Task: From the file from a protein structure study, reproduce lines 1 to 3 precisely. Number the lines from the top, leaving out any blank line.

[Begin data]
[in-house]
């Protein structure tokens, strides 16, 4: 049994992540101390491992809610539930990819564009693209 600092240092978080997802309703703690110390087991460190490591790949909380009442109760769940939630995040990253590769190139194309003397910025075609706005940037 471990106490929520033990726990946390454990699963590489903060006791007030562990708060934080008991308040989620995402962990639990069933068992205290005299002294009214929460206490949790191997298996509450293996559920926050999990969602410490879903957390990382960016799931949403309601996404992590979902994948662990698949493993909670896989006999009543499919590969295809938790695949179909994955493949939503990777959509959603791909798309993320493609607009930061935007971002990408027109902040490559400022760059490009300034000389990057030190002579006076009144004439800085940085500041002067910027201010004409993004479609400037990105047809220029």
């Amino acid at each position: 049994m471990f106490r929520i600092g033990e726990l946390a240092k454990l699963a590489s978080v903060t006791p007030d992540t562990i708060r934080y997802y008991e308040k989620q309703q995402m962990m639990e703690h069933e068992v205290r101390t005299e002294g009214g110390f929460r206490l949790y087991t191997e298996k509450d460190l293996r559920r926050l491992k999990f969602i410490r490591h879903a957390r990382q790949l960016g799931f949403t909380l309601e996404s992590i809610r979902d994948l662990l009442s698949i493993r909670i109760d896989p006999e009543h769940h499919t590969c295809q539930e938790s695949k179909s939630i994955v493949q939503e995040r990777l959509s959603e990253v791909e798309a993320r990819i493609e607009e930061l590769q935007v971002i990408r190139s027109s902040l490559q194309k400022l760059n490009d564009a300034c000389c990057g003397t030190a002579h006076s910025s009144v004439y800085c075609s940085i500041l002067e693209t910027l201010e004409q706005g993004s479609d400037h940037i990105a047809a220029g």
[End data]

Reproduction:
[in-house]
């Protein structure tokens, strides 16, 4: 049994992540101390491992809610539930990819564009693209 600092240092978080997802309703703690110390087991460190490591790949909380009442109760769940939630995040990253590769190139194309003397910025075609706005940037 471990106490929520033990726990946390454990699963590489903060006791007030562990708060934080008991308040989620995402962990639990069933068992205290005299002294009214929460206490949790191997298996509450293996559920926050999990969602410490879903957390990382960016799931949403309601996404992590979902994948662990698949493993909670896989006999009543499919590969295809938790695949179909994955493949939503990777959509959603791909798309993320493609607009930061935007971002990408027109902040490559400022760059490009300034000389990057030190002579006076009144004439800085940085500041002067910027201010004409993004479609400037990105047809220029």
């Amino acid at each position: 049994m471990f106490r929520i600092g033990e726990l946390a240092k454990l699963a590489s978080v903060t006791p007030d992540t562990i708060r934080y997802y008991e308040k989620q309703q995402m962990m639990e703690h069933e068992v205290r101390t005299e002294g009214g110390f929460r206490l949790y087991t191997e298996k509450d460190l293996r559920r926050l491992k999990f969602i410490r490591h879903a957390r990382q790949l960016g799931f949403t909380l309601e996404s992590i809610r979902d994948l662990l009442s698949i493993r909670i109760d896989p006999e009543h769940h499919t590969c295809q539930e938790s695949k179909s939630i994955v493949q939503e995040r990777l959509s959603e990253v791909e798309a993320r990819i493609e607009e930061l590769q935007v971002i990408r190139s027109s902040l490559q194309k400022l760059n490009d564009a300034c000389c990057g003397t030190a002579h006076s910025s009144v004439y800085c075609s940085i500041l002067e693209t910027l201010e004409q706005g993004s479609d400037h940037i990105a047809a220029g």